An estimated 350 million people around the world suffer from depression, according to the World Heath Organization. And although this number is staggering compared to the population as a whole, the issue is still so stigmatized that people very rarely talk about it, afraid of judgment and negative consequences. This is the very issue that Doug Leddin faced head-on when posting a video about his struggle with depression on Facebook, in hopes that it would inspire others to feel more comfortable to get the help they need and deserve.
The 27-year-old resident of Dublin has suffered from depression for 10 years, according to his heartfelt post on Facebook, but has not even felt comfortable telling his closest friends. He addresses the loneliness and isolation he felt during this time, and encourages any other people with depression not to feel as if they have to keep it to themselves, either. He says in the video that if it inspires five, even 10 people to come forward and open up about their depression, that it will have been worth it to him to open up so publicly about his own struggle. In the post he also lists resources and agencies people can reach out to, if they are still uncomfortable speaking with loved ones.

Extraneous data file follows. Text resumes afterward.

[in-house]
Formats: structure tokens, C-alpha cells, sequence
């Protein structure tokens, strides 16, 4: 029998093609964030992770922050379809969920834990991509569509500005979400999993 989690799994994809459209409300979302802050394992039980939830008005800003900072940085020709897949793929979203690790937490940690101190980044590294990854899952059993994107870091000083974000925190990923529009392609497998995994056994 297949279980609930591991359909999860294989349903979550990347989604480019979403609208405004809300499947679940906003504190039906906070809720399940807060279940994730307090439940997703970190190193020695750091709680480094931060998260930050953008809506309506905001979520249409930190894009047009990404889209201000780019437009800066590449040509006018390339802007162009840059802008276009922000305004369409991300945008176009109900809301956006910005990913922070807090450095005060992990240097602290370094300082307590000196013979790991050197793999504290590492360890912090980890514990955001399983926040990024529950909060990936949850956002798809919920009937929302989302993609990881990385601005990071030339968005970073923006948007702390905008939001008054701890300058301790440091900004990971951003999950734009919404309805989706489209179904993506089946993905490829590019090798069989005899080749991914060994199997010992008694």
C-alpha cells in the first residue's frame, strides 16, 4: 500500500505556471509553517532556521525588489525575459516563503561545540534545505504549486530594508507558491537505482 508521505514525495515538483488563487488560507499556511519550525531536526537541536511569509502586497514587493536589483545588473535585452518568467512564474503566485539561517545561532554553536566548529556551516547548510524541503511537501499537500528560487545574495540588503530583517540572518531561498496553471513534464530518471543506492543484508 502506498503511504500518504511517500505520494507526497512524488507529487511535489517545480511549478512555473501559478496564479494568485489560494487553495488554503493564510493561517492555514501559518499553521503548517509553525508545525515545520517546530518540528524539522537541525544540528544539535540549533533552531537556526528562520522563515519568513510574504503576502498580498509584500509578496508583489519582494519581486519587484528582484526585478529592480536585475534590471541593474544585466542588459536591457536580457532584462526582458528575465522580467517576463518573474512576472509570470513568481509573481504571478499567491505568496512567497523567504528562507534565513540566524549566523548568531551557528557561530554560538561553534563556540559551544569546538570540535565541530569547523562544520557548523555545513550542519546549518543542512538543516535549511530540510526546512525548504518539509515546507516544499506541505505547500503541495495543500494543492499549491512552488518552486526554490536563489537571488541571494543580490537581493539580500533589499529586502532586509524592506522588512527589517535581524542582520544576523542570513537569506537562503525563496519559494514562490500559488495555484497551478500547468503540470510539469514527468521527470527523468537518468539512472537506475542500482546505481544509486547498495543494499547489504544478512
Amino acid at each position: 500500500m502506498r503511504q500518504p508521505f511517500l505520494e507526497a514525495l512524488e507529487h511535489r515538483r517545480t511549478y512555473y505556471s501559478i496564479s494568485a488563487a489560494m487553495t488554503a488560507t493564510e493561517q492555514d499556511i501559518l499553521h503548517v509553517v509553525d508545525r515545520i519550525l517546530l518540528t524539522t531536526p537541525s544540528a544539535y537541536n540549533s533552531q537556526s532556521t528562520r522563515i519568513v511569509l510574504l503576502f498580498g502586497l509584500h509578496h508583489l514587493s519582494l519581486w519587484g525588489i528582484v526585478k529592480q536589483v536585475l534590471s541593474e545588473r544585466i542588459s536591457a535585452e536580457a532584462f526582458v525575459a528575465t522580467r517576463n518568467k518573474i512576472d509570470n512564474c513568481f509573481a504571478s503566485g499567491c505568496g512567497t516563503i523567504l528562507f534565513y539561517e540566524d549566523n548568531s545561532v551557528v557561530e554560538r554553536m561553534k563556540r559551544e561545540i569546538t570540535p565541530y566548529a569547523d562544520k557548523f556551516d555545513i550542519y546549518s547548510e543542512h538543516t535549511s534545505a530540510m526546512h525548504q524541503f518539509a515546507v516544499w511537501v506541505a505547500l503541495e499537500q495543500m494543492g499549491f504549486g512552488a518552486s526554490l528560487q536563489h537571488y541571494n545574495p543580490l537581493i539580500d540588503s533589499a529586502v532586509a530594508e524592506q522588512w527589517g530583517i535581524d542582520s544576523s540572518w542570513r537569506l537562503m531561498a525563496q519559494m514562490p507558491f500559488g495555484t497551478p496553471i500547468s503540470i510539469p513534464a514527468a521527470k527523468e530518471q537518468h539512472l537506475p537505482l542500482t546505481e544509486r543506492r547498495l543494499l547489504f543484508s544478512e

Leddin's encouragement isn't just supported by his own experience, but from scientifically-backed research. A study conducted by the Centre for Addiction and Mental Health (CAMH) found a link between depression and brain inflammation, and found that the subjects who opened up to their loved ones about depression experienced a 30 percent reduction in inflammation. Furthermore, for those who may be worried by the "financial burden" of depression — a study from the World Health Organization that came out just this week found that properly treating depression and anxiety is, in the long-term, less costly than letting it go unattended. In fact, every dollar spent on care for mental health allows for another $4.82 in better health and work ability.
But Leddin also stresses that sharing won't just help you personally, but help us all as a whole remove the stigma from depression by opening a dialogue and normalizing conversation about it. The more normalized talking about depression is in our culture, the most people will feel comfortable coming forward — and the ability to do that is the first essential step in properly treating depression. Seeing as Lidden's posts has already racked up thousands of likes and shares, he is just one more person making huge strides toward that reality.
Images: Facebook Video